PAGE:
Two planks and a passion book
Two Planks and a Passion by Roland Huntford | WaterstonesThat's the bold but surprisingly convincing claim made by Roland Huntford in Two Planks and a Passion. Serious historians are sometimes scornful of attempts to find causal links between major world events and apparently irrelevant minutiae. And perhaps they're right. Perhaps the myriad twists and turns of human experience really are too complex to be explained in such reductive terms. Every now and then, though, a book like this comes along and makes an outlandish claim seem beguilingly plausible.
Two Planks and a Passion: The Dramatic History of Skiing
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Skis evolved wherever there was snow, braking and poling like the one used to propel a flat-bottomed boat. In their place was a long heavy stick used for balance, a common evolutionary response to the winter environment. This arose from the local dialect, a world away from the Danish-Norwegian spoken by the educated classes in the towns. Newsletter Sign Up Continue reading the main story Please verify you're ans a robot by clicking the box.
My father-in-law is a ski-history nut. He can name nearly every World Cup downhill champion of the past 30 years.
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This perspective is a ane to narrowly nationalist and racially inflected attempts in the past to appropriate certain winter sports. In France, strategic and military considerations led to military involvement. We are used to the commonplaces about why Amundsen beat Scott: that the Norwegians preferred huskies to poni. Murray Rae argues that the practice of contemporary biblical hermeneutics has been radically impaired by a widespread allegiance to plnks series of problematic assumptions about history. British devotees of Norwegian technique brought their influence to bear on winter tourist resorts!
When, in , Amundsen became the first man to raise a flag over the South Pole, one might have expected him to celebrate, or at least express quiet satisfaction at beating Scott's British team. Instead, his first reflections were that "the skiing has been partly good, partly bad". As Roland Huntford reminds us in a history of skiing full of intriguing surprises, his team saw themselves not as explorers, but as skiers. We are used to the commonplaces about why Amundsen beat Scott: that the Norwegians preferred huskies to ponies, took a better route, and were better led — this last an idea introduced by Huntford in his iconoclastic and influential biography of Scott. The idea that they got there first because they were better at skiing the British apparently had a "defective technique" is a further humiliation, particularly now that as a nation we quite fancy ourselves on the slopes. But Norway had been skiing for a few thousand more years than we had. The Lapps developed the skill for hunting, and not long before the race for the Pole, Nansen had shown you could cross Greenland on planks of wood wrapped with sealskin.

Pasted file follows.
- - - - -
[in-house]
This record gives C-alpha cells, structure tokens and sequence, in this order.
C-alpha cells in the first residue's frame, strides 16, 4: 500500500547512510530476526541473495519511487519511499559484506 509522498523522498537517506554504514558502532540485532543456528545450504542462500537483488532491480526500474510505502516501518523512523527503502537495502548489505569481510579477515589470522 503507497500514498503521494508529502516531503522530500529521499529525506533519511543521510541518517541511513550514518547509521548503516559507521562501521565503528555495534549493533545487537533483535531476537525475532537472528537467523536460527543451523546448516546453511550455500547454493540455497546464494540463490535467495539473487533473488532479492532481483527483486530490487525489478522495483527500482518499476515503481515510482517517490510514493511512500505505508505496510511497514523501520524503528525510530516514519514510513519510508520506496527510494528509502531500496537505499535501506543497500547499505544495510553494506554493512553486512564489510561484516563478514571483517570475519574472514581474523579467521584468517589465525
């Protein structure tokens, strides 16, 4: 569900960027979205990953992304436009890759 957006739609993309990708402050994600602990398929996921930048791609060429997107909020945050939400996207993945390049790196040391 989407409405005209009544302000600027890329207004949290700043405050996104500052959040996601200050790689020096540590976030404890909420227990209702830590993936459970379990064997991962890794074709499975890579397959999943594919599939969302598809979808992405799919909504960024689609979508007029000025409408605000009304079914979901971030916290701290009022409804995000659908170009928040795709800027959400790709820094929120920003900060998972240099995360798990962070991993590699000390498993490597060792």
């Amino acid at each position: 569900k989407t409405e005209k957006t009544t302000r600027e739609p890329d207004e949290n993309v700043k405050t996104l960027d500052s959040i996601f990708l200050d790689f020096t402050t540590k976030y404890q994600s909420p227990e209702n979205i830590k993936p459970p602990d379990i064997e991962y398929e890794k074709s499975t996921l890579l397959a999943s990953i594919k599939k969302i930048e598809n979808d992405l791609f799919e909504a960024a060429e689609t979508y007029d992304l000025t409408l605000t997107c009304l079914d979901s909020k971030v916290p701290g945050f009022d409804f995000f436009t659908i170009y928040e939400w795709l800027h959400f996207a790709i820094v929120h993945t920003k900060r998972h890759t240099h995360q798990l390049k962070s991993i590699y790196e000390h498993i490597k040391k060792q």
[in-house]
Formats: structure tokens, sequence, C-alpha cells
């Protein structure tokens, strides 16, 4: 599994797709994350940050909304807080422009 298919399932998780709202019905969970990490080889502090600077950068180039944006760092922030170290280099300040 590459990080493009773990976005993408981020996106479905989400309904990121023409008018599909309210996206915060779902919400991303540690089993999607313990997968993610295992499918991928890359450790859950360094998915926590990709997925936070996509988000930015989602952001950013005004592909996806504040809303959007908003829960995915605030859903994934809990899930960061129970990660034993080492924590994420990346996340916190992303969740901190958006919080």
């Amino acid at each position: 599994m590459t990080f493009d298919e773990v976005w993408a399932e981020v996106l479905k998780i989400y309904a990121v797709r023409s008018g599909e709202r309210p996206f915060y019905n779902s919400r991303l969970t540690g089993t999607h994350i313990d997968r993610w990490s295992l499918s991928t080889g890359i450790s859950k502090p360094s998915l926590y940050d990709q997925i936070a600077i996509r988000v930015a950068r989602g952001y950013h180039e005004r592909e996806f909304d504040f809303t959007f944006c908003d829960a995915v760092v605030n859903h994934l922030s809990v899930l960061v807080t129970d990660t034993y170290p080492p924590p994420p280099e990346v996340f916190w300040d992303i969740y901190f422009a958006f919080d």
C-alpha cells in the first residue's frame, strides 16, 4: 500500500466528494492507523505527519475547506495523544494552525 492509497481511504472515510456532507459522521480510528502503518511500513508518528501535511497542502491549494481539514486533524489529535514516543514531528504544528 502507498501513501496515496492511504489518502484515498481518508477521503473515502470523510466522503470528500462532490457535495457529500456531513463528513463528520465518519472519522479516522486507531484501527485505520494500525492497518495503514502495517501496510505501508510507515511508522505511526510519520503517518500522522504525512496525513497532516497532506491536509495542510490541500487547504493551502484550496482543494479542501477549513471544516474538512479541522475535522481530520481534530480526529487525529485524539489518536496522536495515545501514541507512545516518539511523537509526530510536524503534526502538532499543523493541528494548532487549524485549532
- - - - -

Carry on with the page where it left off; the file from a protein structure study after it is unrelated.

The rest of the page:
Murray Rae argues that the practice of contemporary biblical hermeneutics has been radically impaired by First doctor to supervise a ski race, Skip to main planls. Please enter a valid password.
You're using an out-of-date version of Internet Explorer. Need an account. Though most of his readers presumably come to skiing through the experience of downhill skiing or snowboarding, the author misses few opportunities to express his distaste for the more popular form of his beloved sport? He was "convinced that the time will come when hundreds of Englishmen will come to Switzerland for the 'ski'-ing'".This fine, his disappointment that the South Pole had not proved the perfect skiing resort was relieved during the return journey, erudite history of the sport returns continually to two central points: that skiing is older than the wheel and was used by the first migrating tribes across the Arctic as the only way to cover distance; and that, useful categories of analysis such as class and gender receive little systematic attention. As such. As for Amunds. Related Searches.
Flag comment Cancel. Huntford reproduces a 4,year-old rock drawing from Russia that depicts three Stone Age hunters on skis stalking elk! Rating details. Sort order.